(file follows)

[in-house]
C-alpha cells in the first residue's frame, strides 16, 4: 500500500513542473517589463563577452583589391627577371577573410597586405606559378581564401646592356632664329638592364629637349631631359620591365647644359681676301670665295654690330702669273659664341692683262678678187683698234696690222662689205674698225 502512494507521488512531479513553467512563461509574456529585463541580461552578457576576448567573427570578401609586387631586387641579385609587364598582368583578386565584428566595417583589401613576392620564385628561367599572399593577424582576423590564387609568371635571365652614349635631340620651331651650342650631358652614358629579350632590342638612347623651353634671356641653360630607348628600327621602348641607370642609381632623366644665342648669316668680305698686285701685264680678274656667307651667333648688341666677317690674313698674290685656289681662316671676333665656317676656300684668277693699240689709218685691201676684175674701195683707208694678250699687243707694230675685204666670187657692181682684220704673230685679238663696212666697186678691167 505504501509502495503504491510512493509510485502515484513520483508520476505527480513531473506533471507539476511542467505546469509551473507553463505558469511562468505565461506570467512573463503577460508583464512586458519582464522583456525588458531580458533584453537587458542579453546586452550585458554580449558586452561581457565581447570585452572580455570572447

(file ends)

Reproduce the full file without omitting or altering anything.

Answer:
[in-house]
C-alpha cells in the first residue's frame, strides 16, 4: 500500500513542473517589463563577452583589391627577371577573410597586405606559378581564401646592356632664329638592364629637349631631359620591365647644359681676301670665295654690330702669273659664341692683262678678187683698234696690222662689205674698225 502512494507521488512531479513553467512563461509574456529585463541580461552578457576576448567573427570578401609586387631586387641579385609587364598582368583578386565584428566595417583589401613576392620564385628561367599572399593577424582576423590564387609568371635571365652614349635631340620651331651650342650631358652614358629579350632590342638612347623651353634671356641653360630607348628600327621602348641607370642609381632623366644665342648669316668680305698686285701685264680678274656667307651667333648688341666677317690674313698674290685656289681662316671676333665656317676656300684668277693699240689709218685691201676684175674701195683707208694678250699687243707694230675685204666670187657692181682684220704673230685679238663696212666697186678691167 505504501509502495503504491510512493509510485502515484513520483508520476505527480513531473506533471507539476511542467505546469509551473507553463505558469511562468505565461506570467512573463503577460508583464512586458519582464522583456525588458531580458533584453537587458542579453546586452550585458554580449558586452561581457565581447570585452572580455570572447